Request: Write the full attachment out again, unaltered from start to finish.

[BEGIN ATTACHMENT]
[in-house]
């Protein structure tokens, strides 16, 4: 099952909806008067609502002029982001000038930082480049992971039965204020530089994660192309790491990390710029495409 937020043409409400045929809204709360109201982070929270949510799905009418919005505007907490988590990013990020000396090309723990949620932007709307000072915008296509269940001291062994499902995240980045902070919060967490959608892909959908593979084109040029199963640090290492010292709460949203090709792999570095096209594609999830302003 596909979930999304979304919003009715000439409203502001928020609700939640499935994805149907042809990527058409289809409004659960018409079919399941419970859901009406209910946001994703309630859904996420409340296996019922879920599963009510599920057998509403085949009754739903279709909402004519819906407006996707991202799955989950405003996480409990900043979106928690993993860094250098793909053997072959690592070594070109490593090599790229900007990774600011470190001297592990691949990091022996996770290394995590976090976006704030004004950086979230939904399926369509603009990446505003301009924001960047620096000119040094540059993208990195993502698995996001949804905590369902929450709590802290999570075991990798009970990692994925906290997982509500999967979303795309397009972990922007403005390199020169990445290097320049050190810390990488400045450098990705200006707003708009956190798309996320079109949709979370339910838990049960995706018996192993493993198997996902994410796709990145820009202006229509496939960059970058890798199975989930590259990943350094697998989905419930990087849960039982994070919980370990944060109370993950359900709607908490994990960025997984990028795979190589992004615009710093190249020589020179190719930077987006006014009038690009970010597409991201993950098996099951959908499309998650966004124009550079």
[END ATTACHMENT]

[in-house]
């Protein structure tokens, strides 16, 4: 099952909806008067609502002029982001000038930082480049992971039965204020530089994660192309790491990390710029495409 937020043409409400045929809204709360109201982070929270949510799905009418919005505007907490988590990013990020000396090309723990949620932007709307000072915008296509269940001291062994499902995240980045902070919060967490959608892909959908593979084109040029199963640090290492010292709460949203090709792999570095096209594609999830302003 596909979930999304979304919003009715000439409203502001928020609700939640499935994805149907042809990527058409289809409004659960018409079919399941419970859901009406209910946001994703309630859904996420409340296996019922879920599963009510599920057998509403085949009754739903279709909402004519819906407006996707991202799955989950405003996480409990900043979106928690993993860094250098793909053997072959690592070594070109490593090599790229900007990774600011470190001297592990691949990091022996996770290394995590976090976006704030004004950086979230939904399926369509603009990446505003301009924001960047620096000119040094540059993208990195993502698995996001949804905590369902929450709590802290999570075991990798009970990692994925906290997982509500999967979303795309397009972990922007403005390199020169990445290097320049050190810390990488400045450098990705200006707003708009956190798309996320079109949709979370339910838990049960995706018996192993493993198997996902994410796709990145820009202006229509496939960059970058890798199975989930590259990943350094697998989905419930990087849960039982994070919980370990944060109370993950359900709607908490994990960025997984990028795979190589992004615009710093190249020589020179190719930077987006006014009038690009970010597409991201993950098996099951959908499309998650966004124009550079």